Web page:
For what seemed like three years, I was frozen in confusion in B+, my right hand holding Banana, my left hand delicately holding the edge of my imaginary skirt. "Gimme money for food?" I thought. "He doesn't understand. He must not understand that I am giving him my perfect banana!"
Snapping back into railway reality, I half sighed, half laughed, "Go ahead! Take my banana!" almost adding the word, "Silly!" at the end but then cutting myself off when I saw the man's face go from what I had assumed was hangry to now what seemed more along the lines of murderous.
"Gimme money for food," he slowly growled.
Still slightly confused but starting to let it sink in, I slowly lowered Banana to a gentler level. "But I'm giving you a banana," I whispered.
Taking a deep breath that nearly sucked Banana back up, the man yelled once more, "Gimme money for food," changing what was once a semi-normal NY occurrence into an uncomfortable situation that would lend itself to either the crowd laughing in hysterics or calling the police immediately. All eyes on us, my eyes partly filled with tears of rejection and partly piercing with protective rage for Banana, I retorted, "Well, if you took my banana then you wouldn't need money for food!"
And then, as if I was the one who was clueless, the man gave me one more stare down, saying with his eyes, "How dare you not give me what I ask for." Likewise, I stared him down, thinking "I know what you really need. And it's nutrition. And I wanted to give up Banana for you. But you don't get it."
And with the blink of our eyes, he walked away, leaving me with a platform full of stares and ironically a bad taste in my mouth.
I sat on the bench and wondered why he didn't see things my way. I wondered what he would have bought with the money he wanted from me. Pizza? A donut? Ho Hos? And those are probably the GOOD scenarios. I just wanted to help him. Give him what was best. What his body needed. No, it wasn't kale, the world's best rated nutrient-rich food, but it was better than a Ho Ho! And it made me angry that he turned down what I had intended as selflessness.
I placed my martyred banana back in its nest and slowly made my way back to my book. Blinking away potential threats of tears of hurt and disappointment, a word on the page caught my eye. Fruit. I kid you not. I read the paragraph, which talked of the great fruit that we are given everyday. And I thought about my own fruit. Not just Banana, but everything else. My health. My family's health. My current employment. (Note: if reading this after September 21, 2014, please replace the word "current" with "past".) My friends.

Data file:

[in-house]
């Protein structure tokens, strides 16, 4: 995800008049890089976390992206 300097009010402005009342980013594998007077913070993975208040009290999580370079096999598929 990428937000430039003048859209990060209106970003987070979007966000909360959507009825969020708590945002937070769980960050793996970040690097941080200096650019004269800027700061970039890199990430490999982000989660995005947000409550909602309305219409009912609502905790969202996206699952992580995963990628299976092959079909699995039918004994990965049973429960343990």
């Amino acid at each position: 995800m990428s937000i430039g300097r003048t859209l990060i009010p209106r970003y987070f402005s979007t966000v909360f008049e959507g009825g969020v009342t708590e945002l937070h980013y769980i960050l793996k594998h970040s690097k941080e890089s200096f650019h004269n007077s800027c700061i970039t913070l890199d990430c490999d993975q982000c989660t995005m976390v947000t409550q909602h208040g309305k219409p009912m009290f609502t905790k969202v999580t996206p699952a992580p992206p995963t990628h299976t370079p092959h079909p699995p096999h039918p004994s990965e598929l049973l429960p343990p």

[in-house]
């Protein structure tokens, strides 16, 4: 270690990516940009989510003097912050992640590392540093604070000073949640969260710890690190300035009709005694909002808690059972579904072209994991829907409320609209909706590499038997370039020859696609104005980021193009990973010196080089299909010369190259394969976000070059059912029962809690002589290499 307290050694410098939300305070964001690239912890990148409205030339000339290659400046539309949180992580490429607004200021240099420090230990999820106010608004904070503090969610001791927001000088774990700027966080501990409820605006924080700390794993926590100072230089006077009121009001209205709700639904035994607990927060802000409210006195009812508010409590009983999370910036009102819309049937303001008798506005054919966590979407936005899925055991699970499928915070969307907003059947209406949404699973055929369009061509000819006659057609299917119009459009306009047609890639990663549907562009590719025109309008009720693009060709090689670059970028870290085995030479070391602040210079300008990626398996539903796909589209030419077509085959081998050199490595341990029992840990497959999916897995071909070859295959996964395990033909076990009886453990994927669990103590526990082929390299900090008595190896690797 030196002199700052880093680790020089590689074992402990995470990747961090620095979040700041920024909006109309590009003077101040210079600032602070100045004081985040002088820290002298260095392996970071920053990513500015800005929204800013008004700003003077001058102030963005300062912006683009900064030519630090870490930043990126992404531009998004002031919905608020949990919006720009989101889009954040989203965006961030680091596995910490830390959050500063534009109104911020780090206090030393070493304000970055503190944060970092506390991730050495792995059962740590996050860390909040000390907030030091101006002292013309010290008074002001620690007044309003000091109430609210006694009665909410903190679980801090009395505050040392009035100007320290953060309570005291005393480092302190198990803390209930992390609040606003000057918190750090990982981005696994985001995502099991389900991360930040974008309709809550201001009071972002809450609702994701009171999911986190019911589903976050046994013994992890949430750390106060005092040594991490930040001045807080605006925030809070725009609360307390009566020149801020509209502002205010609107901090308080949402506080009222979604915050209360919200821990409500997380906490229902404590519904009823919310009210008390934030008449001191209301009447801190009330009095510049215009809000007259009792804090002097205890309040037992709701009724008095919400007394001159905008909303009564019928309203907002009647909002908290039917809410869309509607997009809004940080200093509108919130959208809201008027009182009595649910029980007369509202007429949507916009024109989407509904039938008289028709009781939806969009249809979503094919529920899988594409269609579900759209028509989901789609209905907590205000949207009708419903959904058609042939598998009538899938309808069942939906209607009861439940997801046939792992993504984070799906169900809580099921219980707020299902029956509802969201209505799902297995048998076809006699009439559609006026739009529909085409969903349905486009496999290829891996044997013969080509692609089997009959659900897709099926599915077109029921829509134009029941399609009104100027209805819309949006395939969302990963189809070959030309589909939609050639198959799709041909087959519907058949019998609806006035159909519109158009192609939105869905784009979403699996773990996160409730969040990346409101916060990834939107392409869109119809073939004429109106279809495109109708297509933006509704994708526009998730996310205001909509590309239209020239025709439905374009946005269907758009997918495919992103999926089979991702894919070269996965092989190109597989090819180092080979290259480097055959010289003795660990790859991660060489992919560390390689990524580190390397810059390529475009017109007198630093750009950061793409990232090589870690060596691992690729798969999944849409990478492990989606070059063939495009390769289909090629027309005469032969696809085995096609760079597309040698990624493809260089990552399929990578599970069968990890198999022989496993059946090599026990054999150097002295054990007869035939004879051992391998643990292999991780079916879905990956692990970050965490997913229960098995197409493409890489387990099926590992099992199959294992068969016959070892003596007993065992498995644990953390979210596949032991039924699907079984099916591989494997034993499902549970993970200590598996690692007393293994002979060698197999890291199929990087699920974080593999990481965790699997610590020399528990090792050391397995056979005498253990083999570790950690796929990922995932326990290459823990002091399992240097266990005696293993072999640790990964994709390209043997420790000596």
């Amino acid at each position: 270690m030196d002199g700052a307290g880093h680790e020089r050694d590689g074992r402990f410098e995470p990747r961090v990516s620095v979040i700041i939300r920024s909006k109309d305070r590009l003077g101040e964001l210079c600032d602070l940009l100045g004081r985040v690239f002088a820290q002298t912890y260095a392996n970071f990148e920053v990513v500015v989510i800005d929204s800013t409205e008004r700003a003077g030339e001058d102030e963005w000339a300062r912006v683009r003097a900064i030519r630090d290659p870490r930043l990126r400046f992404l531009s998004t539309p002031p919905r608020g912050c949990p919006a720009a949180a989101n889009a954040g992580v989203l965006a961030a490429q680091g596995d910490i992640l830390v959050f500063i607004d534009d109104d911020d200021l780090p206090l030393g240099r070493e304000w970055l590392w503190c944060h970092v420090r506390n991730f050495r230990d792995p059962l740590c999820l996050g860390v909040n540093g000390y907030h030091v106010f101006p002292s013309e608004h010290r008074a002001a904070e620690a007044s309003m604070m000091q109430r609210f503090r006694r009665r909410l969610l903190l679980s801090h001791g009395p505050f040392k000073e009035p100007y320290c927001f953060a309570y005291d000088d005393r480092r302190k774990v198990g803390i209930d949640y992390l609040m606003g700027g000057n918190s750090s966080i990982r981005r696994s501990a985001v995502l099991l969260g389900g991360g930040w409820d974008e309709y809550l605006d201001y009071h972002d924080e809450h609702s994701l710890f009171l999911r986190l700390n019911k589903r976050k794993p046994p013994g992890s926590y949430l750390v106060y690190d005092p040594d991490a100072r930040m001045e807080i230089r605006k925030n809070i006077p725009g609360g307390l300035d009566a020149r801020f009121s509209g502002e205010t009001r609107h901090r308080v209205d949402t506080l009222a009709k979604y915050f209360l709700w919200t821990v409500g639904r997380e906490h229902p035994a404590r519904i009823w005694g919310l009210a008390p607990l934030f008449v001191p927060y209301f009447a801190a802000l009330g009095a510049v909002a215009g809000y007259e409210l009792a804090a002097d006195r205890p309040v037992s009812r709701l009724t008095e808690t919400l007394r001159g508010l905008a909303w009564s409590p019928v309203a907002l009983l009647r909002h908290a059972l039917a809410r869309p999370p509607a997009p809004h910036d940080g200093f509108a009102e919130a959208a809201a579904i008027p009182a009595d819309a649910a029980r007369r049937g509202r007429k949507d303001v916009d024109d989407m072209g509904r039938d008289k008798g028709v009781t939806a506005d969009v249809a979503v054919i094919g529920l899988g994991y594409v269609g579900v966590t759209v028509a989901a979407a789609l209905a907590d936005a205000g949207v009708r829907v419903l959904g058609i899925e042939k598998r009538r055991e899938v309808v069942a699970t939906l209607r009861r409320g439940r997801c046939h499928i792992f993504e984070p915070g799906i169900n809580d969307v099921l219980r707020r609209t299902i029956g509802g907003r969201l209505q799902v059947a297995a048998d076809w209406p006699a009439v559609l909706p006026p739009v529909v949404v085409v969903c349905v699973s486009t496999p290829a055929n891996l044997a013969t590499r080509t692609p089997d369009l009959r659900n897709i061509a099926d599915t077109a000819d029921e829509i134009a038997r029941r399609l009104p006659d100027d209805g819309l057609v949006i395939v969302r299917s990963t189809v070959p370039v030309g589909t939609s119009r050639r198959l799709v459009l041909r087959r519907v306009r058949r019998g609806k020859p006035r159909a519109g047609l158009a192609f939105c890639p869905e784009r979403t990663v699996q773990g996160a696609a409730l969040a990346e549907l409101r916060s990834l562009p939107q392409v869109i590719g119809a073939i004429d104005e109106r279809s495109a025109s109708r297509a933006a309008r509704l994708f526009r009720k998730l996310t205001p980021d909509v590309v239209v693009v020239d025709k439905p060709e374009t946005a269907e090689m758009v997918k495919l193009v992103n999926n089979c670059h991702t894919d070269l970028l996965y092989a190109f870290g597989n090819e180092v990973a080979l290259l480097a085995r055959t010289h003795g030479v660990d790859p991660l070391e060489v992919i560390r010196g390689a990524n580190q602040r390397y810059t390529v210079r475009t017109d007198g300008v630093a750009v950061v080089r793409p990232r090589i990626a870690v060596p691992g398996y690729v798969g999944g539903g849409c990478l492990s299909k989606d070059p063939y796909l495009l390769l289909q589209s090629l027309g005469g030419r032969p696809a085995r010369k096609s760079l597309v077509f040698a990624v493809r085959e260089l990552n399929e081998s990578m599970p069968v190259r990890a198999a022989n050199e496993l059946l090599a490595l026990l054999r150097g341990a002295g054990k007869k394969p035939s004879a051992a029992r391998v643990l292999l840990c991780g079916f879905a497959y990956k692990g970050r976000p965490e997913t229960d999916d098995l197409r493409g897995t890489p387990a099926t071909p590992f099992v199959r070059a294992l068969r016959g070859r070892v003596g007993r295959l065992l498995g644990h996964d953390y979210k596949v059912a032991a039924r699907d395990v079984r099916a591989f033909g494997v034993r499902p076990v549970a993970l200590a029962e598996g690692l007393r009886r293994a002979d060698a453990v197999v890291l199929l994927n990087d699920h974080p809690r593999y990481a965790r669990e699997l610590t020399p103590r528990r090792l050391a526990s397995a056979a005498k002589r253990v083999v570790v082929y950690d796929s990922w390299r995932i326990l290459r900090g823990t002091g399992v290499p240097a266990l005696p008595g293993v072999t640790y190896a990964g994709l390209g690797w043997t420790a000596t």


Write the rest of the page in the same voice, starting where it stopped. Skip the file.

And then I think about how many times I have asked for, begged, and secretly demanded things. Gimme this job. Gimme this role. Gimme this commercial so I can buy this apartment. And I realize maybe I don't know what is best for my life after all. I may think it's that job or that role. And I may have nothing but good intentions. I may believe I would make the world a better place if I just had XYZ. Just like that man may think that he needs that money for food.
I like to think that there is Someone looking out for my best interest. Someone who knows just what I need. Someone who patiently listens to my requests and empathizes with the desires of my heart, but has far greater knowledge of my path than I could ever imagine. Someone who guides me away from rooms of latency and perhaps even destruction and ushers me down the hallway toward the room that was made up for no one but me. Someone who, when I beg for money, takes me by the hand and leads me to the biggest, most beautiful and fruitful Banana Tree.
I have a ways to go, but I like to think that I will become more accepting of my bananas. That when given them instead of money or a job or a role, I will respond not with another demand but instead a grateful heart and a word of thanks. Perhaps I'll eventually stop asking for jobs and roles and money. Hey, I might even stop asking for bananas. I may just learn to say, "Point me toward the kale."